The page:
And long before Oscar did work out the full implications of this statement, Mrs R P Merryweather, Headmistress, harridan, and spawn of something hateful, had launched into a torrent of what could only be called abuse, a torrent of abuse so abusive, yet so eloquently delivered, as to render its object speechless as well as completely and utterly incapable of even listening, as the echoes of one statement resounded and attempted to resonate with the subsequent statement, resulting in a cacophony of dissonant, though not altogether unpleasant, sounds.

Instead of listening, perhaps prompted by a word or two of the headmistress’s, Oscar’s mind wandered off to a morning at the beginning of last term when he had been sitting at the back of senior assembly, listening attentively to the headmistress’s foot stamping rant on the evils of paedophiles, cocaine addicts and the chewers of chewing-gum, when he absentmindedly blew one of those little bubbles that you can just about form with a piece of over chewed and hardened sugar-free gum, one which bursts smartly with a loud and harsh snap, a snap which would have announced to all of those present, two-hundred and twenty six young ladies, who turned their heads in unison, and the purple face of Mrs Regina Merryweather, that he was one of the afore mentioned paedophiles, cocaine addicts or chewers of chewing-gum.

“I hold my hand up to the allegation of the chewing of gum,” Oscar stated in a very serious voice, once the torrent had ended and the echoes had dissipated, but he couldn’t stop a brief smile forming on his lips.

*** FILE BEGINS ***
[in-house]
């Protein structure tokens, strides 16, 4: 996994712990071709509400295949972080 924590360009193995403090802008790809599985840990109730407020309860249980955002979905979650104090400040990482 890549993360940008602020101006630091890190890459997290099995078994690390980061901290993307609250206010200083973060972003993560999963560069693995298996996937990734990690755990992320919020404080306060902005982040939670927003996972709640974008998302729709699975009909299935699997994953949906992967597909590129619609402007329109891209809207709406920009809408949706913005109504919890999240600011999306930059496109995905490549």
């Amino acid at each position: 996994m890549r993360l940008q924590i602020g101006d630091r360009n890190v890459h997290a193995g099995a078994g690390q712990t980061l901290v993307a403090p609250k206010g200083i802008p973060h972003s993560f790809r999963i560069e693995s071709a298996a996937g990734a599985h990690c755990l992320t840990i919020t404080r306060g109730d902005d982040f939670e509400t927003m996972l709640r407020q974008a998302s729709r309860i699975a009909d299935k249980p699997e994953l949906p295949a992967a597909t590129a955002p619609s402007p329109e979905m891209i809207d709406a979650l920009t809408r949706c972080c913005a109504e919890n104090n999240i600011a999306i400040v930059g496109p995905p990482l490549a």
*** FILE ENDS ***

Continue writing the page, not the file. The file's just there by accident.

Mrs R P Merryweather pushed her chair back, stood up and rested the knuckles of both hands on the polished wood of her desk.

“I apologise unreservedly. I am guilty.”

Mrs R P Merryweather, the red-faced headmistress, unaccustomed to being confronted with such a blatant lack of awe and terror, stretched her eyes open wide enough to give Oscar a generous view of the engorged veins which encompassed the off-white of her eyes.

“I have sinned,” Oscar admitted. “What can I say? I am a sinner.”

Oscar’s face relaxed into the innocent smile of a child, but on reflection, quickly changed this smile to the grimace of a contrite employee upon receiving a lengthy and comprehensive bollocking.

When Oscar left the oak panelled office of Mrs R P Merryweather shortly afterwards, he couldn’t have said what it was that finally brought both him and the rather substantial figure of the headmistress into such close proximity, nor could he have sworn in a court of law who shoved who first. What occupied the forefront of Oscar’s mind was the question of whether or not he was in fact fired.

The idea of returning to Mrs Regina Merryweather’s office in order to seek clarification didn’t immediately suggest itself to Oscar. But one phrase which now resurfaced in his more than a little unbalanced mind, disentangling itself from such phrases as “hell and high water,” and “utter lack of respect,” as well as the phrase “How dare you!” which had been repeated several times and in successively deeper tones of voice, though all the time at a volume commensurate with a loss of control, was the phrase “You have the audacity…” And Oscar had to admit to himself that indeed he had; Oscar had “the audacity”, not just any audacity, but his own particular brand.